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County Council introduces new schemes and strategies to govern social housing across Laois

Laois County Council General

Laois County Council this week adopted three proposals which will directly affect how the Council interacts with social housing across the County.

The three adoptions were the Social Housing Allocation Scheme 2024; the Anti-Social Behaviour Strategy; and Laois County Council Estate Management.

The Social Housing Allocation Scheme

This Scheme sets out the National Guidelines for the Assessment and Allocation Process for Social Provision for people with a disability.

The purpose of the Scheme is to determine the order of priority to be given in the allocation of social housing.

The Scheme sets out the requirements and procedures for transfers, leasing initiatives, succession tenancies, and rightsizing.

There is special provision in the Scheme for children in shared custody in access arrangements. The document states:

“Laois County Council will assess separated parents with formal custody/access arrangements and the following applies to assignment of bedroom need:

“Children of parents living apart are recorded in the assessment of each parent but the type and extent of accommodation they require is assessed on the extent to which their need for accommodation is met in the household of the other parent.

“The local authority will assign the full bedroom requirements to the parent with whom the children reside for the greater part.

“Applicants with partial custody arrangements or access arrangements to their children for the lesser part shall be deemed to have a two-bedroom need.”

There are also dedicated sections covering refusals, suspensions, choice-based letting, abandonment, and surrenders.

The Anti-Social Behaviour Strategy

This Strategy applies to all areas of housing covered by Laois County Council including social housing, the rental accommodation scheme, traveller accommodation, units leased by the Council.

The principal objectives of this strategy are the reduction and prevention of anti-social behaviour; and orchestrating proper cooperation between the Council and other relevant agencies, such as An Garda Síochána, The HSE, and TUSLA.

The document defines anti-social behaviour as one of the following two acts:

1. “The manufacture, production, preparation, importation, exportation, sale, supply, possession for the purposes of sale or supply, or distribution of a controlled drug.”

2. “Any behaviour which causes or is likely to cause any significant or persistent danger, injury, damage, alarm, loss or fear to any person living, working or otherwise lawfully in or in the vicinity of a house provided by Laois County Council.”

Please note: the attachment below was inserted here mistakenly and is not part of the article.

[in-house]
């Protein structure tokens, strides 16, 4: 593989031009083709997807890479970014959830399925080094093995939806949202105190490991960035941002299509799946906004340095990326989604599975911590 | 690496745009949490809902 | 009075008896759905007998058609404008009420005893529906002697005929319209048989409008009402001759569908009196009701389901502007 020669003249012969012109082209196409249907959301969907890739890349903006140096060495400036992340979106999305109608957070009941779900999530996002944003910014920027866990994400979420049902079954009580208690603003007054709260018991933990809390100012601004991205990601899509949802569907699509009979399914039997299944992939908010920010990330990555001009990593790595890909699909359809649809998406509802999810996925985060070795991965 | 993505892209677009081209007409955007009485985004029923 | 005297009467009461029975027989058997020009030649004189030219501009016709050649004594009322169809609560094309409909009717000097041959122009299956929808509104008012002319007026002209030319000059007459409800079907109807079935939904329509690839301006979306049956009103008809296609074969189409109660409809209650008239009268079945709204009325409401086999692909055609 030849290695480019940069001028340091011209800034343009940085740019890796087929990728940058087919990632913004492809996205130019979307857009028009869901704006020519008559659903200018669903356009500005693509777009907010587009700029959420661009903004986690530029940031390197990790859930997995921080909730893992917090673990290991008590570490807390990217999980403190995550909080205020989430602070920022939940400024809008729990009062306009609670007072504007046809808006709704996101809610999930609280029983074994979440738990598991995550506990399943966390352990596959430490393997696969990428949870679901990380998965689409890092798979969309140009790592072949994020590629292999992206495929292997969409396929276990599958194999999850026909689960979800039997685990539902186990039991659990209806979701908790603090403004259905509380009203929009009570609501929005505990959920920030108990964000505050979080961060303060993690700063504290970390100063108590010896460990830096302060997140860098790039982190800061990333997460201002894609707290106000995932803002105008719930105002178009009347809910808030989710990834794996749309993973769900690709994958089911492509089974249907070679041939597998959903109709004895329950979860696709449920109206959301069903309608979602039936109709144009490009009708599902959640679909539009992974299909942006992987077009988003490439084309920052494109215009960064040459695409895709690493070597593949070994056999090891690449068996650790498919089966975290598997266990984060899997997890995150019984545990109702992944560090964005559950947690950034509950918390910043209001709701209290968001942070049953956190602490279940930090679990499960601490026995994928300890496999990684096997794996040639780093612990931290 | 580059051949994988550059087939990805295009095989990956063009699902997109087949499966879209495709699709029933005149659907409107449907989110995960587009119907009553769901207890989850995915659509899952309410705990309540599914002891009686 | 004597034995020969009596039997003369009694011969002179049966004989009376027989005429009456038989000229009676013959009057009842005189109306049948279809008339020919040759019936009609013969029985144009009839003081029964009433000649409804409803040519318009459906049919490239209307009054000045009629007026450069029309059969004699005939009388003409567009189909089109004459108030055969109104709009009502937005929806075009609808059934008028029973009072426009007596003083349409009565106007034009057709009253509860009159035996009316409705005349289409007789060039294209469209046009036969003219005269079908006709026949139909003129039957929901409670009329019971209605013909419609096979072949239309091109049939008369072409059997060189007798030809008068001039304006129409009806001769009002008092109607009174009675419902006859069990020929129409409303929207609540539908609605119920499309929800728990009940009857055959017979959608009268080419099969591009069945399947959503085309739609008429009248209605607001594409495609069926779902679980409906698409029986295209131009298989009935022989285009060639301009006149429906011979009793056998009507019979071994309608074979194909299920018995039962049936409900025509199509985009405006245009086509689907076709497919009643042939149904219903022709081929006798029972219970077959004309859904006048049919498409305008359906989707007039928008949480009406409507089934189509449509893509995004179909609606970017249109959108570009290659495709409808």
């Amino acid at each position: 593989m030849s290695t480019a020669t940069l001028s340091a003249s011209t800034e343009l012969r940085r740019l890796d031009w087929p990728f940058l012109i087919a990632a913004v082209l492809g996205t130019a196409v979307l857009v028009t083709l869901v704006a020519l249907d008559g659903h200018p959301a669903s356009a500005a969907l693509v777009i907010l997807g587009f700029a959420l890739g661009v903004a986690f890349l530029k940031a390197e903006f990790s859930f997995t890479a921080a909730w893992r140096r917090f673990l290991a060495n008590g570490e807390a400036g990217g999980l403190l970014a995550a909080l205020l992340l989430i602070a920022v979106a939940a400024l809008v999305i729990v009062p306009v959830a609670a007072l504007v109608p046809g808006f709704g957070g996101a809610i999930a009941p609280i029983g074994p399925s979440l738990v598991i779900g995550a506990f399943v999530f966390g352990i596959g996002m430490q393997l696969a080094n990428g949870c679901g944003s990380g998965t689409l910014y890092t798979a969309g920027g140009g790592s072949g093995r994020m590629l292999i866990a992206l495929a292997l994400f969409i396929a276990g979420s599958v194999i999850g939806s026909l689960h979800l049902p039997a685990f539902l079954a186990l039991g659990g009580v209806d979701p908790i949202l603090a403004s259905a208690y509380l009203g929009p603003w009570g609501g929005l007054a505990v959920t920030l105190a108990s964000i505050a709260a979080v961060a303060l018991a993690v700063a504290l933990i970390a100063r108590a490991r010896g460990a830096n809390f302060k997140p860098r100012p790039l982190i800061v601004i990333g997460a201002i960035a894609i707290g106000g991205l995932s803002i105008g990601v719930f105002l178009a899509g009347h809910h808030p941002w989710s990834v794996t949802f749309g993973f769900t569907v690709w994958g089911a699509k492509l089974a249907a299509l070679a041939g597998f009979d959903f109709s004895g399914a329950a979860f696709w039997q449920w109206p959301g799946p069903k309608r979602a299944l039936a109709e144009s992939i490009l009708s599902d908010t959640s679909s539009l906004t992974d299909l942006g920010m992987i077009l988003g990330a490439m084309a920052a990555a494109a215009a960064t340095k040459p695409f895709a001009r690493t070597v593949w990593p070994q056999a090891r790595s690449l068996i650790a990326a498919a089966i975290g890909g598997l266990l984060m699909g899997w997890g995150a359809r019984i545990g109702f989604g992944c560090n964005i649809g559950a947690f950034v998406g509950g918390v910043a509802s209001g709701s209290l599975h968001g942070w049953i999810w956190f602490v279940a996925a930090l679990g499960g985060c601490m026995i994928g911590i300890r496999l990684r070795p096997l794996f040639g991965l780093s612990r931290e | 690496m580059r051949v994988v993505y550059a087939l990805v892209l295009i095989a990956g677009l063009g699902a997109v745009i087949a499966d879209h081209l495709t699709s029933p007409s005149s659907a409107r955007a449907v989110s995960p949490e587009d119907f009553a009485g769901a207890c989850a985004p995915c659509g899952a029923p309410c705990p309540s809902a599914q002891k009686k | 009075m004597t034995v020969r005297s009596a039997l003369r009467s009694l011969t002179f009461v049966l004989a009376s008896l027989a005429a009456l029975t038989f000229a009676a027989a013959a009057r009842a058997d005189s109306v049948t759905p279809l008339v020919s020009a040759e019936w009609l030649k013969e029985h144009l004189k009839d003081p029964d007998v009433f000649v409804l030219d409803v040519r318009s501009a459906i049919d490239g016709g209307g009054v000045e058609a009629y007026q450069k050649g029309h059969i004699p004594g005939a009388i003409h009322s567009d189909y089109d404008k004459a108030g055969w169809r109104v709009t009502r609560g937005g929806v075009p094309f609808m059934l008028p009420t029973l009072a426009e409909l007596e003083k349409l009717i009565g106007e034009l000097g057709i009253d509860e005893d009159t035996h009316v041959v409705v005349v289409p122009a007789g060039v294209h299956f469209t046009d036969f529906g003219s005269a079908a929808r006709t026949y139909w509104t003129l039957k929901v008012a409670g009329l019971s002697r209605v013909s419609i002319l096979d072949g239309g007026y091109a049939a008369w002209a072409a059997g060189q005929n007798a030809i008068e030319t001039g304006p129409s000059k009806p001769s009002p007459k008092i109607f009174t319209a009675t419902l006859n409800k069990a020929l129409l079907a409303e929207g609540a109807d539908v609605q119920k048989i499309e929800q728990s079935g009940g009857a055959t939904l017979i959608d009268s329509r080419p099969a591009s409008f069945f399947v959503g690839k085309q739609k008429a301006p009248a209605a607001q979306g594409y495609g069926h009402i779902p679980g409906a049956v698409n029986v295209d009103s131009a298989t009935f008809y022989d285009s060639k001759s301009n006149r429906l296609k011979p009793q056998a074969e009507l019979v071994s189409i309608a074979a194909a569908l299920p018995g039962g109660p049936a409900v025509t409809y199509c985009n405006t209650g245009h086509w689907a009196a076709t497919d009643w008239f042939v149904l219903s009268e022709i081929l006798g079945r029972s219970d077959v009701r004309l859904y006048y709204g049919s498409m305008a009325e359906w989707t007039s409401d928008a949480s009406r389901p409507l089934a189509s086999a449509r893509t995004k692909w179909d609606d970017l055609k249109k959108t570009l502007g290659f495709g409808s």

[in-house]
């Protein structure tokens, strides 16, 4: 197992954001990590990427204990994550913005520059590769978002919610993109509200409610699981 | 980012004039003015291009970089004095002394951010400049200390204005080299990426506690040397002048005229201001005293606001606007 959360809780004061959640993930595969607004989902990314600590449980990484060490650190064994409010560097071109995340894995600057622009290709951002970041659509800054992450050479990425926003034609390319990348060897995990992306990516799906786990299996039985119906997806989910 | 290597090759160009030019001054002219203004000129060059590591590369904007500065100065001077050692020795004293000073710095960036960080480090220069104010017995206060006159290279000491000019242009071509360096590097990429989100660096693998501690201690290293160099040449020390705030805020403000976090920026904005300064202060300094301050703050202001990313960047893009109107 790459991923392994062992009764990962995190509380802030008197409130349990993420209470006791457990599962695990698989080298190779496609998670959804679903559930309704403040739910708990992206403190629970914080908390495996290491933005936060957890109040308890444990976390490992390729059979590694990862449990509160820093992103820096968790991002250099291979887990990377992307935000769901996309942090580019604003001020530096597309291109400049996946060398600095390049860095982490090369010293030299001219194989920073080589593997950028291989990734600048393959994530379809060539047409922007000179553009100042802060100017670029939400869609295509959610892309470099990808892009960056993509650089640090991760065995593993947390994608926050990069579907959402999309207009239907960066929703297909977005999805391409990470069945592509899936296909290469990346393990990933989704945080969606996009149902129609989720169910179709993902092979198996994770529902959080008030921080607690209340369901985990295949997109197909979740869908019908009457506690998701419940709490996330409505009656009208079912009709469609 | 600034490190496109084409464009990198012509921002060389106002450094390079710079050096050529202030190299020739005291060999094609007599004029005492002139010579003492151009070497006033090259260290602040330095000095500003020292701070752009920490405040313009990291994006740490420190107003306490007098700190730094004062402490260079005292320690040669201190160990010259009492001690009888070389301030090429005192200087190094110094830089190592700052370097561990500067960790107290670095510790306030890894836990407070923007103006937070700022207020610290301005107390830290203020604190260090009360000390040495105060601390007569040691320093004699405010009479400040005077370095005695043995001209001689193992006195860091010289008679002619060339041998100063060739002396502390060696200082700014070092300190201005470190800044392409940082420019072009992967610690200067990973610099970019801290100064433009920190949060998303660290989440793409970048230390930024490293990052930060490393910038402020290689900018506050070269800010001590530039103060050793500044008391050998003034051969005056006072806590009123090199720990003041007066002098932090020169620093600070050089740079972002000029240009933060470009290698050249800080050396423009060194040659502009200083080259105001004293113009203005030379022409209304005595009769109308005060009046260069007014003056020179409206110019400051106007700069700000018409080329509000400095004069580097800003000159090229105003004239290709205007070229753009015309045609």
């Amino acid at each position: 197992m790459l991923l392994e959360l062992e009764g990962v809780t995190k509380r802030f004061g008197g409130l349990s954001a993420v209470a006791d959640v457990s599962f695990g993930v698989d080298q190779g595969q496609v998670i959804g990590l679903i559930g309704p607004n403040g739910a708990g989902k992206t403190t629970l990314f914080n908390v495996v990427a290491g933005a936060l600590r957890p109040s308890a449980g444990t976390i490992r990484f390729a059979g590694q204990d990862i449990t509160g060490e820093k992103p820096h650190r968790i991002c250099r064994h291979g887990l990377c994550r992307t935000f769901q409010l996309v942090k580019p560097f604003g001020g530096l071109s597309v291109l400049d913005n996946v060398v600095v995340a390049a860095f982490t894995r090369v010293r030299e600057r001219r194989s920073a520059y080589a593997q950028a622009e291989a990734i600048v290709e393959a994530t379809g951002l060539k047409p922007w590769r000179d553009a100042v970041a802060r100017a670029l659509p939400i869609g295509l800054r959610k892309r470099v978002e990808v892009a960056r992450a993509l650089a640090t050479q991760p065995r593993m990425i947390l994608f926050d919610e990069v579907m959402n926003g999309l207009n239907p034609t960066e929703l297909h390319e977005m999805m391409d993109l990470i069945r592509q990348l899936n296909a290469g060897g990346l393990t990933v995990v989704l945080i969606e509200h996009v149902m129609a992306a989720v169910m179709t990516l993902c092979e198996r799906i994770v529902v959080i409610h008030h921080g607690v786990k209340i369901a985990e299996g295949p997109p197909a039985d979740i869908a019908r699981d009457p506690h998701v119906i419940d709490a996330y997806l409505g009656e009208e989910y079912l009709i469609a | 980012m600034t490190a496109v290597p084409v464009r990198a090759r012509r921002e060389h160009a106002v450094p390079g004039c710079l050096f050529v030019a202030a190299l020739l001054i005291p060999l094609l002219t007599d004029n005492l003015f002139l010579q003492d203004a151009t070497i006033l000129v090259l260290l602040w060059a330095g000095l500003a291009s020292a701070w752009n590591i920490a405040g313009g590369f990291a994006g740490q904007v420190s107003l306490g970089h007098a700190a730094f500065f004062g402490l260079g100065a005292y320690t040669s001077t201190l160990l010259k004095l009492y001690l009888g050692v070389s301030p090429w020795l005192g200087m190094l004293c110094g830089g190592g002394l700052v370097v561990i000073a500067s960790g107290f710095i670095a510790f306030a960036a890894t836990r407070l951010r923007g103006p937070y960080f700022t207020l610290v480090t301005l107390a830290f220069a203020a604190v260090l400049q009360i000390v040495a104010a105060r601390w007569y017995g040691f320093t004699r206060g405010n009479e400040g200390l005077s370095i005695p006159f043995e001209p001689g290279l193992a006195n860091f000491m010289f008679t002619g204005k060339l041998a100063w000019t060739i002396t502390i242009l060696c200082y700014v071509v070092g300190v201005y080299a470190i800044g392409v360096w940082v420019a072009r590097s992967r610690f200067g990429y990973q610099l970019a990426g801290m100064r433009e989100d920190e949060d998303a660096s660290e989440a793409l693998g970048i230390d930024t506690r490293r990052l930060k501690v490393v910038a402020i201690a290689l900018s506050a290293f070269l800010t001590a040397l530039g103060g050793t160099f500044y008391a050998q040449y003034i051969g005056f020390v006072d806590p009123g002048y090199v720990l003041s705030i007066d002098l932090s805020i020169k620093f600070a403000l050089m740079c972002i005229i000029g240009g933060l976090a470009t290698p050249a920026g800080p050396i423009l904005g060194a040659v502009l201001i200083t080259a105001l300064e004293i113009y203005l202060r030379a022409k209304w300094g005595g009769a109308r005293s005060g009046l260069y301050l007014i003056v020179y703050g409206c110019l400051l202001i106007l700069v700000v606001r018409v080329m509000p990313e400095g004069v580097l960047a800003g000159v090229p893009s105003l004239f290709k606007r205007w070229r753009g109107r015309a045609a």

Possession of drugs solely for personal use does not come within this definition, noise nuisance, nor does vandalism or damage to property (unless the damage is serious or used to intimidate).

Laois County Council General

Laois County Council Estate Management

The Estate Management strategy sets out how Laois County Council’s Housing Department will aim to deliver high quality management of its tenancies and estates.

In this context, estate management is defined as securing or promoting the interest of any occupiers in the enjoyment of any house, building or land provided by Laois County Council.

The key aim of the strategy is to develop “strong relationships” between the Council, tenants, and other key stakeholders by developing “sustainable communities where people wish to live by creating peaceful, clean, and pleasant environments.”

The document says the Council will, at the outset of a tenancy, “ensure that tenants are aware of their obligations and responsibilities which are outlined in their tenancy agreement, including their ongoing obligation to maintain their property and surrounding environment throughout their tenancy.”

Some of the key objectives for the Council to fulfil include the following:

– Roll out of the Energy Retrofit Programme to upgrade properties and improve properties prior to re-letting.

– Facilitate and promote excellence in architectural design to support sustainable and quality-built environments.

– Administer grants to ensure that properties suit the needs of persons with a disability.

– Design communities in accordance with best practice, in relation to crime and disability proofing, and public real design.

The Council will provide tenancy training which it says “is integral to and a prerequisite for good estate management.”

Tenants may be required to attend pre-tenancy training which will include tenant and Council responsibilities; the fire service; repairs; alterations to properties; household security; transfers and terminations; and more.

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